For most involved in Supply Chain Management, optimization is viewed as one of the three primary methods to create a supply or central plan that matches or balances assets with demand.
Read More: Demand Management’s Partner in Crime
Historically effective use of space involved minimizing unused space or maximizing revenue from a fixed amount of space. COVID-19 has upset the social order. Effective use of space has to account for “social distancing” along with other preferences or requirements. There are simple plans for space such as having customers sit in seats in every other row (Figure 1). These simple plans are clearly inferior in terms of best space use and accounting for preferences such as “most people do not attend an event alone – it would be reasonable to the group of friends who have quarantined together will want to sit next to each other, otherwise, they will not pay to attend.” Optimization methods are well suited for this type of challenge. “Safe Social Distancing at Sports and Entertainment Venues: Here is How to Make It Happen.”
For most involved in Supply Chain Management, optimization is viewed as one of the three primary methods to create a supply or central plan that matches or balances assets with demand (Demand Management’s Partner in Crime and Supply Planning). “Optimization” methods look to find a plan that best meets demand where “best” is some metric (An Example of When Optimization Is Helpful in Central Planning). The traditional areas where optimization is used in SCM include, but not limited to, inventory policy, resource planning, location of resources, and estimating or predicting demand. The methods used for prediction are usually different than those for allocation.
Historically, effective use of space referred to minimizing the amount of unused space or getting the most revenue for the space available. The Knapsack problem being one of the most famous examples.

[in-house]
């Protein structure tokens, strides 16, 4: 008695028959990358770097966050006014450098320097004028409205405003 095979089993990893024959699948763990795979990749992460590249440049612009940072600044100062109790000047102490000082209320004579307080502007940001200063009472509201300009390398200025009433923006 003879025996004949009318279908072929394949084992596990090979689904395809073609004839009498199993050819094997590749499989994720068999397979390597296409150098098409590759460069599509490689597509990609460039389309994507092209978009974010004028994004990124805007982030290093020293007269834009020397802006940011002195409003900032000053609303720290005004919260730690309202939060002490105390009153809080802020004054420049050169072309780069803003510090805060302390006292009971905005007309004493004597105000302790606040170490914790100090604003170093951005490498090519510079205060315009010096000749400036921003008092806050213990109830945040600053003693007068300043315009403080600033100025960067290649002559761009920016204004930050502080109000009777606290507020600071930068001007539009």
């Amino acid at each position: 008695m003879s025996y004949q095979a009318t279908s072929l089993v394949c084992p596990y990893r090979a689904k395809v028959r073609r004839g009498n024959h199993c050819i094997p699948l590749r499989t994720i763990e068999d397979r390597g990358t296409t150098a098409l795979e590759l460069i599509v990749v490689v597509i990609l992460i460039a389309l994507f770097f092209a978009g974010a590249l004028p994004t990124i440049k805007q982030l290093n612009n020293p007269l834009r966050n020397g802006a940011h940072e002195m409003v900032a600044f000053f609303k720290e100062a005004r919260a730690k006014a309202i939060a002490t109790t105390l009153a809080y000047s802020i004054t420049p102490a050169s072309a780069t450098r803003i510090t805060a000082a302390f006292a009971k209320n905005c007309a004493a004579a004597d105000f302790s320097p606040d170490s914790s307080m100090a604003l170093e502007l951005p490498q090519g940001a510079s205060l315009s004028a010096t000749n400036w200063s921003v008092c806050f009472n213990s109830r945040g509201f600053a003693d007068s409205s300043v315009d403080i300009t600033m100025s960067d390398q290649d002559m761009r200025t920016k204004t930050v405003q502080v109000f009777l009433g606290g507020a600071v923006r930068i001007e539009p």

COVID-19 upsets the social order
COVID-19 places a premium at maintaining spacing. Every reopening plan requires spacing between individuals or groups of people. (CDC reopening guidelines) The general consensus is the primary mode of quiet (not including coughing or sneezing) COVID-19 spread is exhaling (breathing) and talking where COVID-19 catches a ride to look for new victims to infect. To be infected a person needs to receive a certain dosage or viral load (quantity) which typically only occurs with some sustained exposure. Information about the range of quantities required is currently low.
Net is the ability to reopen with limited risk and requires insuring sufficient spacing is maintained. Previously the business or organization goal was to minimize unused space subject to constraints such as maintaining foot traffic pathways, bathroom capacity, etc. Now the goal is to be able to handle the greatest number of customers without violating “distancing requirements” and insuring customers do not feel “crowded”.
There are a number of spacing examples where people are congregated outside. Golf, tennis, ice cream stands, and outdoor dining. Creating a plan for these situations is pretty easy- maintain 6 to 12 feet of spacing and ensure ventilation.